San Pedro Sula In a little more than two hours from Houston, I landed at the smallish airport of this city of almost a million which is the second largest in Honduras and the industrial capital of the country. The Sula Valley is dotted with one huge fenced and barbed wired maquila plant after another, mostly specializing in textiles. These plants rise out of bucolic scenes filled with huge stands of bananas, sugar cane, pineapples, and other products of the industrial farming operations of Chiquita, Standard Brands and the like which have played big roles in the fertile and humid countryside around this area for a century.
Suyapa Amador, ACORN International’s head organizer in Mexico, had put together a lot of different meetings so that we could assess whether to it was practical to partner with other organizations, hire organizers, and open and office in Honduras. Sitting around the table before opening of a restaurant owned by the mayor of Villanueva, a town of 100,000 some 20 kilometers from San Pedro Sula and enjoying a delicious parrillada with her, it was surprising to hear her concern that there was simply no public health facilities that were accessible anywhere in her district. Passionate conversation around the table revealed that the only public hospital in fact in the whole region serving a huge part of the country was an overburden and inaccessible facility in San Pedro Sula. If you were rich there were three or four “doctor’s” hospitals, but many died just trying to get to the one public operation.
In the evening as television sets all blared a state ceremony for the newly elected politicians following the controversial election and undemocratic coup of the elected President, we were meeting with more than a dozen men and women who were union organizers and leaders in San Pedro Sula and the neighboring districts in the evening at the Gran Hotel Sula in the center of the city which joined the Cathedral and other landmarks abutting the central square and park. I listened to one expansive story after another about the difficulties faced in organizing workers, which is common whenever union folks get together, but there was a different twist to these discussions. None of them were really talking about problems that their own unions faced, as much as they were talking about the terrible working conditions, low wages, and constant abuse for workers in the maquilas, the ubiquitous fabrication plants that filled the city and countryside. Suyapa had them speak one after another. Many told of strikes. Others of the young women forced to take birth control to work there. Others of injuries and health risks. All of the fact that none of the workers had any human rights on the job.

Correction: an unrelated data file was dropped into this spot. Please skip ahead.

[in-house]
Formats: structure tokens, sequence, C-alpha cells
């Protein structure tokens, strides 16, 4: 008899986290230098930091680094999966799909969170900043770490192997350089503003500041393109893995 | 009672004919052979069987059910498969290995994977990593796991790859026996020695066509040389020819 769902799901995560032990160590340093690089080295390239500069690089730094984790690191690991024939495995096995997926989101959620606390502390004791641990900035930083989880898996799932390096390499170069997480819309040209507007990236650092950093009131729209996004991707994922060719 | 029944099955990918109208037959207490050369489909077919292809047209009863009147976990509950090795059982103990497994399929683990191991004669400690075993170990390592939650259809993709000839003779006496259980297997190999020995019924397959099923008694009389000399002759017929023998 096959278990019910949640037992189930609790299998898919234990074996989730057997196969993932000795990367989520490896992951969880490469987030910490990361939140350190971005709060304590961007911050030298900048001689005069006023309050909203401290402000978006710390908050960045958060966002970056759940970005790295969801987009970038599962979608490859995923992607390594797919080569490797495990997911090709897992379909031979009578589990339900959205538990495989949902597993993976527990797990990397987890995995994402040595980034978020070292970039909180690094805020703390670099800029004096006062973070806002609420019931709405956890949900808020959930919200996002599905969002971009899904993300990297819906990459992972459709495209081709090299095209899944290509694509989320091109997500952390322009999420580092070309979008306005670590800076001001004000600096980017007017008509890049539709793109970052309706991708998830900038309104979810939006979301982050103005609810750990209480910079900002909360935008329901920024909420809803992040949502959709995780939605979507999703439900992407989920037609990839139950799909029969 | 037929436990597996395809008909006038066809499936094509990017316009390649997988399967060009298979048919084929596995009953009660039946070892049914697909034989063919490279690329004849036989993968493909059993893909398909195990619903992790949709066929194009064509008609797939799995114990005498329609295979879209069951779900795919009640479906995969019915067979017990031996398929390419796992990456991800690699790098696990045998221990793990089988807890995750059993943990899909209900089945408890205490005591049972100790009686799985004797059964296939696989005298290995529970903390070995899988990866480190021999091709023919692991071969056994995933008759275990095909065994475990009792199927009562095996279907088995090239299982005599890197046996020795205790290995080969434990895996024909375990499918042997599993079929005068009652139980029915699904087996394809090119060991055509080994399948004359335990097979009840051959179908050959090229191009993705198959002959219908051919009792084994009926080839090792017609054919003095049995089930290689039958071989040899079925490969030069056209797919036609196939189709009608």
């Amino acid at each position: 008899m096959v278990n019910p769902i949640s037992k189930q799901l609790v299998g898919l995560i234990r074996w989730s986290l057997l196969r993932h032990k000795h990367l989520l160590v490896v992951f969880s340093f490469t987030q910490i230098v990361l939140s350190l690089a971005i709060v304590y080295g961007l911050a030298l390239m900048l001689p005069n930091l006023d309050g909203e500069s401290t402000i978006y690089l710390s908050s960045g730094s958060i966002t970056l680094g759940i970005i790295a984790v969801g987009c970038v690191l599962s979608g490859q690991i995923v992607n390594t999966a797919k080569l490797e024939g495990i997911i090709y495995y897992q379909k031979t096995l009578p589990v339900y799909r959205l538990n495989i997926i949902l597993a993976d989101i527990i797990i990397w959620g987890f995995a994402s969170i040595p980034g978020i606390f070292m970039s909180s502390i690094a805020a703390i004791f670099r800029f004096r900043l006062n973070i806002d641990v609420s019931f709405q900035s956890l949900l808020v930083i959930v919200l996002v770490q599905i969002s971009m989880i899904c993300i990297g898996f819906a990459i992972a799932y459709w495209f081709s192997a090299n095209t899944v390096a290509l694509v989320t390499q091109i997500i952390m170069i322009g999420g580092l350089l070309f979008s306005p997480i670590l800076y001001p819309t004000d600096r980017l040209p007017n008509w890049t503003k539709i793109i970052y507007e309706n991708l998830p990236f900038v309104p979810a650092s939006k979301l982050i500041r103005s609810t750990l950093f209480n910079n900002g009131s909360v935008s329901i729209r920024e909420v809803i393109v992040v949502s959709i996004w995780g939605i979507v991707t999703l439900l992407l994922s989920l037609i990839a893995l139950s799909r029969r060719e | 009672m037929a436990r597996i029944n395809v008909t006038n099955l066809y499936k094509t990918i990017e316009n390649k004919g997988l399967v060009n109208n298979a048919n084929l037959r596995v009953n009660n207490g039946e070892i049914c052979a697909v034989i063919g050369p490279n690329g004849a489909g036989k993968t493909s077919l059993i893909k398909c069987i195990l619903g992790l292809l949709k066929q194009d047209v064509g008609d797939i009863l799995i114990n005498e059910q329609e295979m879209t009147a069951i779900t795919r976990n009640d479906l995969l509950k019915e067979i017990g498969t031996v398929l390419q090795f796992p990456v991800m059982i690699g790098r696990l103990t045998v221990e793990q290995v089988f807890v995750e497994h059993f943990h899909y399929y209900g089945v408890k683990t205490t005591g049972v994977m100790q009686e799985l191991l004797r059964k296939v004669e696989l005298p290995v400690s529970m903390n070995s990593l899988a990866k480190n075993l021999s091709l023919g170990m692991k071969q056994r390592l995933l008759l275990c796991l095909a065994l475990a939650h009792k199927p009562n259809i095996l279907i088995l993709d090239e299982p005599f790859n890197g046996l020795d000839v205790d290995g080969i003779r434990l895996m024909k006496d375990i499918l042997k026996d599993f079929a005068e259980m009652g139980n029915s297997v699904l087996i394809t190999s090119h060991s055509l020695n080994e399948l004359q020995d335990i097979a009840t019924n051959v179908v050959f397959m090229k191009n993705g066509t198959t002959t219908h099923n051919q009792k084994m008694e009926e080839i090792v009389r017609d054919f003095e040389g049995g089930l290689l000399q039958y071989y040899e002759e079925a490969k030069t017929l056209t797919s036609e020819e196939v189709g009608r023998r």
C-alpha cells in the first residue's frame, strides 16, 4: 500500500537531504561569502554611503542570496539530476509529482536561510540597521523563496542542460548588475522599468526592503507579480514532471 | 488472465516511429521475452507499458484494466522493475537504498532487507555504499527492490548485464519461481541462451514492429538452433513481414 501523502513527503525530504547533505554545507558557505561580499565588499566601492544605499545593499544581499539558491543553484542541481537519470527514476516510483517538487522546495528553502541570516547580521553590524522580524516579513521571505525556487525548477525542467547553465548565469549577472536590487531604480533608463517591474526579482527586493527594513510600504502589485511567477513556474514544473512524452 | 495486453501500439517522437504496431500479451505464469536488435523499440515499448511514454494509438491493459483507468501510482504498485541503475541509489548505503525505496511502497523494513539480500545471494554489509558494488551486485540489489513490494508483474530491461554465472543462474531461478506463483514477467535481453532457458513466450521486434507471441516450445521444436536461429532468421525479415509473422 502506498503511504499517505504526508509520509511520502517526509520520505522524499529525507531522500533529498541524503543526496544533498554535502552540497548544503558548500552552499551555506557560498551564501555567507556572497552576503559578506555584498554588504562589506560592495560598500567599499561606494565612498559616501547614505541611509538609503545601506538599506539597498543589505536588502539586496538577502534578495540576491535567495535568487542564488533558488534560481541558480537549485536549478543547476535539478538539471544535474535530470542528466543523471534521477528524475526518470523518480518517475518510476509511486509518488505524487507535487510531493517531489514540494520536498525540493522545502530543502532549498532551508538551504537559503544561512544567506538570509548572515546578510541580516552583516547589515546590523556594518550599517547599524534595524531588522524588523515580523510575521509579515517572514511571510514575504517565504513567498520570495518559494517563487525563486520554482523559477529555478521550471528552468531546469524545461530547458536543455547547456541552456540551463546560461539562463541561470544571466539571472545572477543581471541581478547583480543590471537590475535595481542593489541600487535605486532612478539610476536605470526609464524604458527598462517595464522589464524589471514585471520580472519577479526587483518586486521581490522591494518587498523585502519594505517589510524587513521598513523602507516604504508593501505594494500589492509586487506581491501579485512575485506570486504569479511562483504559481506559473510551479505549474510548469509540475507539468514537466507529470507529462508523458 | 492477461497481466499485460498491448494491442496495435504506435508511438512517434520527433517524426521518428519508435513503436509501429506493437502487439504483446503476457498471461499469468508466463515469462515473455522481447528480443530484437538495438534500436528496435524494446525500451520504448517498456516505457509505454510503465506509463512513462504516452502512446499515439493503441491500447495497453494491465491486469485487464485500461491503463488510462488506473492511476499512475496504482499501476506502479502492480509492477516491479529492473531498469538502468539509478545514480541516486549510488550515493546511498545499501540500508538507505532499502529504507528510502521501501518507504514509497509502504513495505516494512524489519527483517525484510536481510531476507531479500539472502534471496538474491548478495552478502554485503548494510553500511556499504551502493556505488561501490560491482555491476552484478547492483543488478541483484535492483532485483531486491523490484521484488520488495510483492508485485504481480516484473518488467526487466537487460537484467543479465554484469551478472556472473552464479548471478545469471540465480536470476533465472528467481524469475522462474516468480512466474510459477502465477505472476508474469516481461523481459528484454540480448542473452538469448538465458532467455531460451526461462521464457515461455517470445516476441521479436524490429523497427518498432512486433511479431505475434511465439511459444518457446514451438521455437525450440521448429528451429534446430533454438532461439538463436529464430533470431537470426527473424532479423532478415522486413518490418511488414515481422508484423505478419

It took me a while to finally understand that in Honduras where these brothers and sisters worked with unions, unions had been outlawed in the maquilas in order to attract the foreign capital and work. Workers could – and did – organize, but the unions they built could not be legally recognized thanks to the Honduran Congress and obviously the stated desire of the maquila operators many of which are from Korea and other countries chasing the work to the bottom. Here they pay about $250 per month for workers.
To great laughter all of the unionists told long and vivid stories of being redbaited and called communists for simply being union organizers trying to respond to workers who wanted unions. We all laughed because in that sense there was no difference at least between being in Honduras and being in the United States.